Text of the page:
The nightjars of the Caprimulgus macrurus complex are distributed from Pakistan to Australia and comprise six morphologically similar but vocally distinct species. Fieldwork on Timor and Wetar, Lesser Sunda Islands, has resulted in the discovery of a seventh species in the complex, which we describe as a new species. This species has previously been confused with Caprimulgus macrurus, Caprimulgus celebensis and Caprimulgus manillensis but it differs from these and all other species in the complex by at least 13 vocal characters. Discriminant function analysis correctly classified all recordings in the complex to species. Caprimulgus ritae is known from five adult museum specimens, which are the smallest in the complex and which differ from other species in the complex in several morphological characters. A molecular phylogenetic analysis indicated that C. ritae is sister to C. meesi from Flores and Sumba, and that these species together are sister to C. macrurus. C. ritae is a tropical forest specialist occurring from sea level to at least 1500 m (probably mostly below 1000 m). Lowland and montane forests on Timor are threatened. Wetar is one of the least developed islands in Indonesia, and retains >95% natural vegetation, dominated by Eucalyptus woodlands, with tropical forests in river gorges and slopes in upland areas. Pressure for development is accelerating throughout the range of C. ritae, and a detailed assessment of its conservation status is urgently needed.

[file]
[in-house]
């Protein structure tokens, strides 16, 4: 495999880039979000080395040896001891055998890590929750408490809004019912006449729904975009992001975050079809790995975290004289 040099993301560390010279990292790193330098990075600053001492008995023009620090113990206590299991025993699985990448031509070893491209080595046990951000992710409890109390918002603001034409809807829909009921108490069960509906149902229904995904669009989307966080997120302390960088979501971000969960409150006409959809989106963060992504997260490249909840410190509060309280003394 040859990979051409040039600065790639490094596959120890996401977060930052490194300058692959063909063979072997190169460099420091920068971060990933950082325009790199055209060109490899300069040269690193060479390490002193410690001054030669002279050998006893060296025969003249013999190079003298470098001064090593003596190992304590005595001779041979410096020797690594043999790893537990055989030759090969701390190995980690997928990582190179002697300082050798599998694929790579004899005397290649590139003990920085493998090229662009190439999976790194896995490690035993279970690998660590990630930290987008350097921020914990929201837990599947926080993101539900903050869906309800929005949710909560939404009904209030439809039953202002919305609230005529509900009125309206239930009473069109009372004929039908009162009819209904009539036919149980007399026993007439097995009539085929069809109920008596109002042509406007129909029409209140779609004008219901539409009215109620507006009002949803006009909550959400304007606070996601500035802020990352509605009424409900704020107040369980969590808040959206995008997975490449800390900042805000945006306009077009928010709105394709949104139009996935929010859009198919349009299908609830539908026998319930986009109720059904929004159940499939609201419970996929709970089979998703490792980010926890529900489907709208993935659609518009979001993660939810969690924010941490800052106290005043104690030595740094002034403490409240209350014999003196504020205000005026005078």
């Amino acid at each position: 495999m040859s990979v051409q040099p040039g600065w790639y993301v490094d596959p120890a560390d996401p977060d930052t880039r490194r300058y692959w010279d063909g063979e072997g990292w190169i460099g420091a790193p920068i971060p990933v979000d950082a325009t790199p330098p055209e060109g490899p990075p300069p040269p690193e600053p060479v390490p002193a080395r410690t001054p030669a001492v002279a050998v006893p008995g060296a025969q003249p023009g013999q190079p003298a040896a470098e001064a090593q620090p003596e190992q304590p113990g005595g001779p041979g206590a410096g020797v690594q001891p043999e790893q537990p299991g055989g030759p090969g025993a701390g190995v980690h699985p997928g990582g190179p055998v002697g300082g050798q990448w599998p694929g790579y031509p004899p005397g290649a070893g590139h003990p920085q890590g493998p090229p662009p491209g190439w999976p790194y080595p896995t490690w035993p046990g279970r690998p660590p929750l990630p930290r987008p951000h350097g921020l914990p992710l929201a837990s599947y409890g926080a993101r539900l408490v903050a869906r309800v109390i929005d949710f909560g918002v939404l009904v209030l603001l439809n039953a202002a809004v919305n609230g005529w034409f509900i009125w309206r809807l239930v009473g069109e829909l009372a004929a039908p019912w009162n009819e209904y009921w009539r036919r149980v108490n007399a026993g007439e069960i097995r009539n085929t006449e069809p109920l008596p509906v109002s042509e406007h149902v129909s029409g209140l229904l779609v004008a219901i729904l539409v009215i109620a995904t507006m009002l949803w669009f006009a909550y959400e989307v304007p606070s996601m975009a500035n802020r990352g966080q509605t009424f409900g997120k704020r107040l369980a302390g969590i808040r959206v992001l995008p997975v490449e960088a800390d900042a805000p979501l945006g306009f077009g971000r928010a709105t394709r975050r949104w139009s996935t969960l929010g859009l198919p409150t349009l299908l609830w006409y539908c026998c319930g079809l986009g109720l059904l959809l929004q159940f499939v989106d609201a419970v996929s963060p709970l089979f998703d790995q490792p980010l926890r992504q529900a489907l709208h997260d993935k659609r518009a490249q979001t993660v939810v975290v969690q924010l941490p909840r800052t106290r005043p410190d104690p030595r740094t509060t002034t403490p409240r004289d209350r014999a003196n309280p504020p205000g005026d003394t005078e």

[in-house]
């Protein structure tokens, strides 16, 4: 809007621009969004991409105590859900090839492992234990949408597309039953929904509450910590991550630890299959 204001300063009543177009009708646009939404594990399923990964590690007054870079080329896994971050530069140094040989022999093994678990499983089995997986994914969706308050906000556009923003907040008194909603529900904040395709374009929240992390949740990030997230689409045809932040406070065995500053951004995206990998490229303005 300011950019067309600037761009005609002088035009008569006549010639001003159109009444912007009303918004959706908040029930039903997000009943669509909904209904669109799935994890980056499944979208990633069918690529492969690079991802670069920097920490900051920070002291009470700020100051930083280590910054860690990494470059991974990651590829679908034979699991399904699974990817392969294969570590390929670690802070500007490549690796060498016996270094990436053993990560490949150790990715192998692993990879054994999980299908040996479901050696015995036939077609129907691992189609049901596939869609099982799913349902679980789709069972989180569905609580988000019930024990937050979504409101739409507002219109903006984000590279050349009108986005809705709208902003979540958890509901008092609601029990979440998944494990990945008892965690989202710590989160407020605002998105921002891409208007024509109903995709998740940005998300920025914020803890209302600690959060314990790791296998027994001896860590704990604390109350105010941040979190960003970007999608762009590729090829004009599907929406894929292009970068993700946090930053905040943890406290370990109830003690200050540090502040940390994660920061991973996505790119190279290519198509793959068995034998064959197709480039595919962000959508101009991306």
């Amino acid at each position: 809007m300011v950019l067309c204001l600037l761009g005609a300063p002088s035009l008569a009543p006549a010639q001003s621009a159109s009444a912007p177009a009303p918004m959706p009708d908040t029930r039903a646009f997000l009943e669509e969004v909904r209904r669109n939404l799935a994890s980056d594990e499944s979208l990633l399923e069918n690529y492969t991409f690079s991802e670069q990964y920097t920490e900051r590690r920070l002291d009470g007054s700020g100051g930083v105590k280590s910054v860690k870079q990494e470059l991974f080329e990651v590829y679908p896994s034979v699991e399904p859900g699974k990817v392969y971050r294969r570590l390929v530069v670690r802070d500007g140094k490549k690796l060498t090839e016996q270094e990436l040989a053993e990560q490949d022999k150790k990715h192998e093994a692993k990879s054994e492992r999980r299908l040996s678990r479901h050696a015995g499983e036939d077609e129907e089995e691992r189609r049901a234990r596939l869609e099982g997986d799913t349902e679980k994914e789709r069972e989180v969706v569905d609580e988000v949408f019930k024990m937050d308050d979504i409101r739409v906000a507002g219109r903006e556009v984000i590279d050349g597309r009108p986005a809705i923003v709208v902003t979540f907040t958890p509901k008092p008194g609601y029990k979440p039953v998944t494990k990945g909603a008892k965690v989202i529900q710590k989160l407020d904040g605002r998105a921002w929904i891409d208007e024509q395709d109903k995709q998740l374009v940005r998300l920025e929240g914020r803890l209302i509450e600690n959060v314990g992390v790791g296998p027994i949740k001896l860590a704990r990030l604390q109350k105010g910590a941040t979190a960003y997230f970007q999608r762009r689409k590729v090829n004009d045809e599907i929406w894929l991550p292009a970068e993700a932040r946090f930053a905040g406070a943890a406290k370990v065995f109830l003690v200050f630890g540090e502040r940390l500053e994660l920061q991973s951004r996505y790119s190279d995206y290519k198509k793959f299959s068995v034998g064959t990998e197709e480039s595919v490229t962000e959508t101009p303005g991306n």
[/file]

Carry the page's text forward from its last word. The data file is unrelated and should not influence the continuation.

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Staff publications

King, Ben F., Sangster, G., Trainor, Colin R., Irestedt, Martin, Prawiradilaga, Dewi M., & Ericson, Per G. P. (2024). A new species of nightjar (Caprimulgus) from Timor and Wetar, Lesser Sunda Islands, Wallacea. Ibis. doi:10.1111/ibi.13340